A free version of the pdist command for MATLAB

June 26th, 2010 | Categories: math software, matlab, Open Source, programming | Tags:

MATLAB contains a function called pdist that calculates the ‘Pairwise distance between pairs of objects’. Typical usage is


It’s a nice function but the problem with it is that it is part of the Statistics Toolbox and that costs extra. I was recently approached by a user who needed access to the pdist function but all of the statistics toolbox license tokens on our network were in use and this led to the error message

??? License checkout failed.
License Manager Error -4
Maximum number of users for Statistics_Toolbox reached.
Try again later.
To see a list of current users use the lmstat utility or contact your License Administrator

One option, of course, is to buy more licenses for the statistics toolbox but there is another way. You may have heard of GNU Octave, a free,open-source MATLAB-like program that has been in development for many years.  Well, Octave has a sister project called Octave-Forge which aims to provide a set of free toolboxes for Octave.  It turns out that not only does Octave-forge contain a statistics toolbox but that toolbox contains an pdist function.  I wondered how hard it would be to take Octave-forge’s pdist function and modify it so that it ran on MATLAB.

Not very!  There is a script called oct2mat that is designed to automate some of the translation but I chose not to use it – I prefer to get my hands dirty you see.  I named the resulting function octave_pdist to help clearly identify the fact that you are using an Octave function rather than a  MATLAB function.  This may matter if one or the other turns out to have bugs.  It appears to work rather nicely:

dists_oct = octave_pdist(X,'euclidean');
% let's see if it agrees with the stats toolbox version
all( abs(dists_oct-dists)<1e-10)

ans =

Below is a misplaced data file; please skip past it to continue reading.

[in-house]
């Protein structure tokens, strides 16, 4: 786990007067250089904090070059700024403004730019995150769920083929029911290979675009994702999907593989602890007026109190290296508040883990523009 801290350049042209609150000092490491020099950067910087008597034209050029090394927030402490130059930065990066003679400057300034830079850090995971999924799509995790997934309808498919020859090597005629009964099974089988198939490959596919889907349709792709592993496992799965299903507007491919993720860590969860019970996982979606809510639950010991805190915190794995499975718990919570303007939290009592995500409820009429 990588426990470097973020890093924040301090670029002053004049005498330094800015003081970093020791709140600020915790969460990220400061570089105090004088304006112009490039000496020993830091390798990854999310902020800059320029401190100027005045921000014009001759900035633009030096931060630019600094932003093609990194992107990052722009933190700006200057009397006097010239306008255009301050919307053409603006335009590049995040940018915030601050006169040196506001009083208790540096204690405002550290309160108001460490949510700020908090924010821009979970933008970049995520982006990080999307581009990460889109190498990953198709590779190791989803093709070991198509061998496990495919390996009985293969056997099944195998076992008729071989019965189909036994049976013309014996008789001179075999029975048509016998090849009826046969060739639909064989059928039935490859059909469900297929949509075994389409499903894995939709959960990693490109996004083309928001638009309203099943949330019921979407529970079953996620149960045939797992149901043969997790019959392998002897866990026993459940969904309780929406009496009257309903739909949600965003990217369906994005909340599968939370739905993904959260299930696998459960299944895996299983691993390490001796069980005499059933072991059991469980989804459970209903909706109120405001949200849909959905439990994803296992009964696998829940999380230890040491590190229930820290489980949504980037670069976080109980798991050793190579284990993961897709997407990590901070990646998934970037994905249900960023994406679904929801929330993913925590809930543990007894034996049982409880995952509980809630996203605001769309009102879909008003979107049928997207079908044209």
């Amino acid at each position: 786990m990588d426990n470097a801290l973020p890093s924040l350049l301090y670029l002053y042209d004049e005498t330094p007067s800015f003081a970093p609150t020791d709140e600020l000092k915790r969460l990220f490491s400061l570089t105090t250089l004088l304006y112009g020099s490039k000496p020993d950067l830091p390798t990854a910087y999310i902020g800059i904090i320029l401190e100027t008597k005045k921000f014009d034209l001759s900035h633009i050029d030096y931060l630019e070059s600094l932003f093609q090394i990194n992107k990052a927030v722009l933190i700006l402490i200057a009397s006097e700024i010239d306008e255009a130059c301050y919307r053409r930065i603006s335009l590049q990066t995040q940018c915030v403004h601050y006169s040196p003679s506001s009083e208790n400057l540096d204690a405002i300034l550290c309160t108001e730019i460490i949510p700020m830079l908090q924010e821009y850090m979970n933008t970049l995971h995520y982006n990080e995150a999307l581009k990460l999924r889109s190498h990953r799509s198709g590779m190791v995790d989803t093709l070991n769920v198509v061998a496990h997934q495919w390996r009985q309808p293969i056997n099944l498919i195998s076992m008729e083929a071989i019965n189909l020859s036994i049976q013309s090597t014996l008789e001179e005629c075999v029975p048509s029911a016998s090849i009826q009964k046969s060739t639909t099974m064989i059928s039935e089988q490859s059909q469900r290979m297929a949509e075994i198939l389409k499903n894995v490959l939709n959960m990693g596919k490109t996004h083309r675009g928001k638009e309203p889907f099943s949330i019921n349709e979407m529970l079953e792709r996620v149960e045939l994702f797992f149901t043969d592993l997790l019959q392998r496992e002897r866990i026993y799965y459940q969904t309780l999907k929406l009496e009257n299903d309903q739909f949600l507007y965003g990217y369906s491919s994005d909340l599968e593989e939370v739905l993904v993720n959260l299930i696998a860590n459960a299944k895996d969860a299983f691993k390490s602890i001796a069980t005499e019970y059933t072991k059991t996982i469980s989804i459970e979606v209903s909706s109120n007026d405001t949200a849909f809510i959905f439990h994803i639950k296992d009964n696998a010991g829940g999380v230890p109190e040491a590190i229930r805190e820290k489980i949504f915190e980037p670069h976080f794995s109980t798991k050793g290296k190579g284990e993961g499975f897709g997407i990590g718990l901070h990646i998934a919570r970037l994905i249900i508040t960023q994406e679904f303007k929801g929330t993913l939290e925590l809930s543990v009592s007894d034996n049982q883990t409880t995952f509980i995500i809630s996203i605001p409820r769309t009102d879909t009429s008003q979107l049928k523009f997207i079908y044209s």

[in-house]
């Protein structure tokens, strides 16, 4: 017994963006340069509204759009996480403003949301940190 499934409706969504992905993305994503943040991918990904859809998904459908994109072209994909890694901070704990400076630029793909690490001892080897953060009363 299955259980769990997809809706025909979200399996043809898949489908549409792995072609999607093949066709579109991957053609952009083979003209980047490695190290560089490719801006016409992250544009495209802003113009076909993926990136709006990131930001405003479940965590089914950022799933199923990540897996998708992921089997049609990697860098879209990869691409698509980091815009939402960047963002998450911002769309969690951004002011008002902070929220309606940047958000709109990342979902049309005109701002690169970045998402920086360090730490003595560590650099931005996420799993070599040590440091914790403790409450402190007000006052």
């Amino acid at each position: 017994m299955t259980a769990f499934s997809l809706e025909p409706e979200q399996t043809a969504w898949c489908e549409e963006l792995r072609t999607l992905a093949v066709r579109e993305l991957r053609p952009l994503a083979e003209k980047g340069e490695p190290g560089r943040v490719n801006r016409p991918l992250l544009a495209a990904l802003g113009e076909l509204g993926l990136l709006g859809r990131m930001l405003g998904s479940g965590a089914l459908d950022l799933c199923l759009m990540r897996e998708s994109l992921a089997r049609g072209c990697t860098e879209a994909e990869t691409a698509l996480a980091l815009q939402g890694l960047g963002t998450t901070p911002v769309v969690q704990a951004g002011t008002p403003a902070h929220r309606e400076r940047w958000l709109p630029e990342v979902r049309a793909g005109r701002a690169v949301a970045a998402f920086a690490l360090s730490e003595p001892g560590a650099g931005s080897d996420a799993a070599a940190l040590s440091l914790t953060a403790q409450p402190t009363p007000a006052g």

Let’s look at timings on a slightly bigger problem.

>> X=rand(1000,2);
>> tic;matdists=pdist(X,'euclidean');toc
Elapsed time is 0.018972 seconds.
>> tic;octdists=octave_pdist(X,'euclidean');toc
Elapsed time is 6.644317 seconds.

Uh-oh! The Octave version is 350 times slower (for this problem) than the MATLAB version. Ouch! As far as I can tell, this isn’t down to my dodgy porting efforts, the original Octave pdist really does take that long on my machine (Ubuntu 9.10, Octave 3.0.5).

This was far too slow to be of practical use and we didn’t want to be modifying algorithms so we ditched this function and went with the NAG Toolbox for MATLAB instead (routine g03ea in case you are interested) since Manchester effectively has an infinite number of licenses for that product.

If,however, you’d like to play with my MATLAB port of Octave’s pdist then download it below.

  • octave_pdist.m makes use of some functions in the excellent NaN Toolbox so you will need to download and install that package first.
  1. June 26th, 2010 at 10:45
    Reply | Quote | #1

    Another option would be to look on the File Exchange eg IPDM: Inter-Point Distance Matrix calculates the full interpair distance matrix.
    The output isn’t in the form of the matrix returned by pdist, so for comparison purposes I’m using squareform from the Statistics Toolbox for converting the pdist output:

    >> tic;dists_pdist = pdist(X, ‘euclidean’);toc % Default form of output
    Elapsed time is 0.023311 seconds.
    >> tic;dists_pdist = squareform(pdist(X, ‘euclidean’));toc % Full matrix output
    Elapsed time is 0.067669 seconds.
    >> tic;dists_ipdm = ipdm(X); toc
    Elapsed time is 0.081956 seconds.
    >> all(all((dists_ipdm – dists_pdist) == 0))

    ans =


  2. June 26th, 2010 at 11:05
    Reply | Quote | #2

    That’s great – thanks Matt. Always more than one way to skin a cat :)

  3. NAGfan
    June 30th, 2010 at 12:19
    Reply | Quote | #3

    Another approach might be to link the NAG function with Octave. I suspect if a user was genuinely interested they’d help. They have a report on their site http://www.nag.co.uk/doc/techrep/html/TR4_09/Tr4_09.asp

  4. Robert
    April 10th, 2011 at 11:39
    Reply | Quote | #4

    >> tic;octdists=octave_pdist(X,’euclidean’);toc
    ??? Undefined function or method ‘sumsq’ for input arguments of type ‘double’.

  5. April 10th, 2011 at 16:32
    Reply | Quote | #5


    sumsq is in the NaN Toolbox mentioned at the bottom of the post. You can get it at